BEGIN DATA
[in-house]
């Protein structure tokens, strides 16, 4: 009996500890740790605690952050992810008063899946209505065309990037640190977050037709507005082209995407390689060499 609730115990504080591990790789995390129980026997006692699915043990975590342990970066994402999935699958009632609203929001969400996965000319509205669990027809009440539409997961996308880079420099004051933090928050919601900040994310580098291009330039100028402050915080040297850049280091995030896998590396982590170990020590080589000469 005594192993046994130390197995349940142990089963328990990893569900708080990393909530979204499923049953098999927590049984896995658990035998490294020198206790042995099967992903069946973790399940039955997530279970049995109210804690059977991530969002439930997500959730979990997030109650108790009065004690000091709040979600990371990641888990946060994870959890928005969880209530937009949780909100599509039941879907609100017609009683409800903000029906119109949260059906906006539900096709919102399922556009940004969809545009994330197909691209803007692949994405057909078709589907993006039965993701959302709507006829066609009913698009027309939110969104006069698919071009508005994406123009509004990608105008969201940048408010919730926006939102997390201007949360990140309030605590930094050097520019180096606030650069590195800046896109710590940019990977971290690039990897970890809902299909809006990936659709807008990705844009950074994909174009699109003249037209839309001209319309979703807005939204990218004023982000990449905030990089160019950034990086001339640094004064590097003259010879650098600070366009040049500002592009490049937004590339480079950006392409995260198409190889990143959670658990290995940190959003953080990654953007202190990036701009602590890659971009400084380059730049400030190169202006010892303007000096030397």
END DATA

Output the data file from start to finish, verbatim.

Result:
[in-house]
């Protein structure tokens, strides 16, 4: 009996500890740790605690952050992810008063899946209505065309990037640190977050037709507005082209995407390689060499 609730115990504080591990790789995390129980026997006692699915043990975590342990970066994402999935699958009632609203929001969400996965000319509205669990027809009440539409997961996308880079420099004051933090928050919601900040994310580098291009330039100028402050915080040297850049280091995030896998590396982590170990020590080589000469 005594192993046994130390197995349940142990089963328990990893569900708080990393909530979204499923049953098999927590049984896995658990035998490294020198206790042995099967992903069946973790399940039955997530279970049995109210804690059977991530969002439930997500959730979990997030109650108790009065004690000091709040979600990371990641888990946060994870959890928005969880209530937009949780909100599509039941879907609100017609009683409800903000029906119109949260059906906006539900096709919102399922556009940004969809545009994330197909691209803007692949994405057909078709589907993006039965993701959302709507006829066609009913698009027309939110969104006069698919071009508005994406123009509004990608105008969201940048408010919730926006939102997390201007949360990140309030605590930094050097520019180096606030650069590195800046896109710590940019990977971290690039990897970890809902299909809006990936659709807008990705844009950074994909174009699109003249037209839309001209319309979703807005939204990218004023982000990449905030990089160019950034990086001339640094004064590097003259010879650098600070366009040049500002592009490049937004590339480079950006392409995260198409190889990143959670658990290995940190959003953080990654953007202190990036701009602590890659971009400084380059730049400030190169202006010892303007000096030397």